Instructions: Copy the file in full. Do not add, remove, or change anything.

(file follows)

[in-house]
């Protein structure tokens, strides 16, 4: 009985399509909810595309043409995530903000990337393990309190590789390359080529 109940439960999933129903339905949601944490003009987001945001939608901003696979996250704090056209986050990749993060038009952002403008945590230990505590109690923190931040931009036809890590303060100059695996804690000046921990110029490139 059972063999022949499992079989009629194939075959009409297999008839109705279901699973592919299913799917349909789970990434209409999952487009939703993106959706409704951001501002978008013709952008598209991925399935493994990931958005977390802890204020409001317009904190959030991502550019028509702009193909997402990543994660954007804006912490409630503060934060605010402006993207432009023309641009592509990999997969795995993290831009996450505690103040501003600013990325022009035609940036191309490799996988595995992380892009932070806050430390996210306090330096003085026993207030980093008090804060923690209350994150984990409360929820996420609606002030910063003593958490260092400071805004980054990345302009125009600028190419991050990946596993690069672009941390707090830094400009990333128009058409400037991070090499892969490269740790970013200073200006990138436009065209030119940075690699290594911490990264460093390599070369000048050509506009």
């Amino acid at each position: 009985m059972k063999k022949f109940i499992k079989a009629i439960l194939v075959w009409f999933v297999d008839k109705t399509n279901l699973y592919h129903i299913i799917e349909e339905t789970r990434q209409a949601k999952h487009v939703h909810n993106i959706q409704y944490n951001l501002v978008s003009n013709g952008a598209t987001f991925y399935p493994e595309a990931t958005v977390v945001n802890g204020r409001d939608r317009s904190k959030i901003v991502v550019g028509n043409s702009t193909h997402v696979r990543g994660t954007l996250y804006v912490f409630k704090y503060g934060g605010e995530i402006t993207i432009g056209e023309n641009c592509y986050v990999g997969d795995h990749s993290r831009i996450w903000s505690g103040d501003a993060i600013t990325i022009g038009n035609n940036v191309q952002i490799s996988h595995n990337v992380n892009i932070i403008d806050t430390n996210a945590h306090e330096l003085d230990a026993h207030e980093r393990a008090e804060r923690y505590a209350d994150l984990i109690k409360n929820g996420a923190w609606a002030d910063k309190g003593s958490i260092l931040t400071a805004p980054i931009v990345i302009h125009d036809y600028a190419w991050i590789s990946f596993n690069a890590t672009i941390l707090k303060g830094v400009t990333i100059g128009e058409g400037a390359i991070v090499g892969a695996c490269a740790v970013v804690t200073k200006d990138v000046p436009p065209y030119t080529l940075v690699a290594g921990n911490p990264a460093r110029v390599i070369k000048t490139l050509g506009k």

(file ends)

[in-house]
């Protein structure tokens, strides 16, 4: 009985399509909810595309043409995530903000990337393990309190590789390359080529 109940439960999933129903339905949601944490003009987001945001939608901003696979996250704090056209986050990749993060038009952002403008945590230990505590109690923190931040931009036809890590303060100059695996804690000046921990110029490139 059972063999022949499992079989009629194939075959009409297999008839109705279901699973592919299913799917349909789970990434209409999952487009939703993106959706409704951001501002978008013709952008598209991925399935493994990931958005977390802890204020409001317009904190959030991502550019028509702009193909997402990543994660954007804006912490409630503060934060605010402006993207432009023309641009592509990999997969795995993290831009996450505690103040501003600013990325022009035609940036191309490799996988595995992380892009932070806050430390996210306090330096003085026993207030980093008090804060923690209350994150984990409360929820996420609606002030910063003593958490260092400071805004980054990345302009125009600028190419991050990946596993690069672009941390707090830094400009990333128009058409400037991070090499892969490269740790970013200073200006990138436009065209030119940075690699290594911490990264460093390599070369000048050509506009």
């Amino acid at each position: 009985m059972k063999k022949f109940i499992k079989a009629i439960l194939v075959w009409f999933v297999d008839k109705t399509n279901l699973y592919h129903i299913i799917e349909e339905t789970r990434q209409a949601k999952h487009v939703h909810n993106i959706q409704y944490n951001l501002v978008s003009n013709g952008a598209t987001f991925y399935p493994e595309a990931t958005v977390v945001n802890g204020r409001d939608r317009s904190k959030i901003v991502v550019g028509n043409s702009t193909h997402v696979r990543g994660t954007l996250y804006v912490f409630k704090y503060g934060g605010e995530i402006t993207i432009g056209e023309n641009c592509y986050v990999g997969d795995h990749s993290r831009i996450w903000s505690g103040d501003a993060i600013t990325i022009g038009n035609n940036v191309q952002i490799s996988h595995n990337v992380n892009i932070i403008d806050t430390n996210a945590h306090e330096l003085d230990a026993h207030e980093r393990a008090e804060r923690y505590a209350d994150l984990i109690k409360n929820g996420a923190w609606a002030d910063k309190g003593s958490i260092l931040t400071a805004p980054i931009v990345i302009h125009d036809y600028a190419w991050i590789s990946f596993n690069a890590t672009i941390l707090k303060g830094v400009t990333i100059g128009e058409g400037a390359i991070v090499g892969a695996c490269a740790v970013v804690t200073k200006d990138v000046p436009p065209y030119t080529l940075v690699a290594g921990n911490p990264a460093r110029v390599i070369k000048t490139l050509g506009k």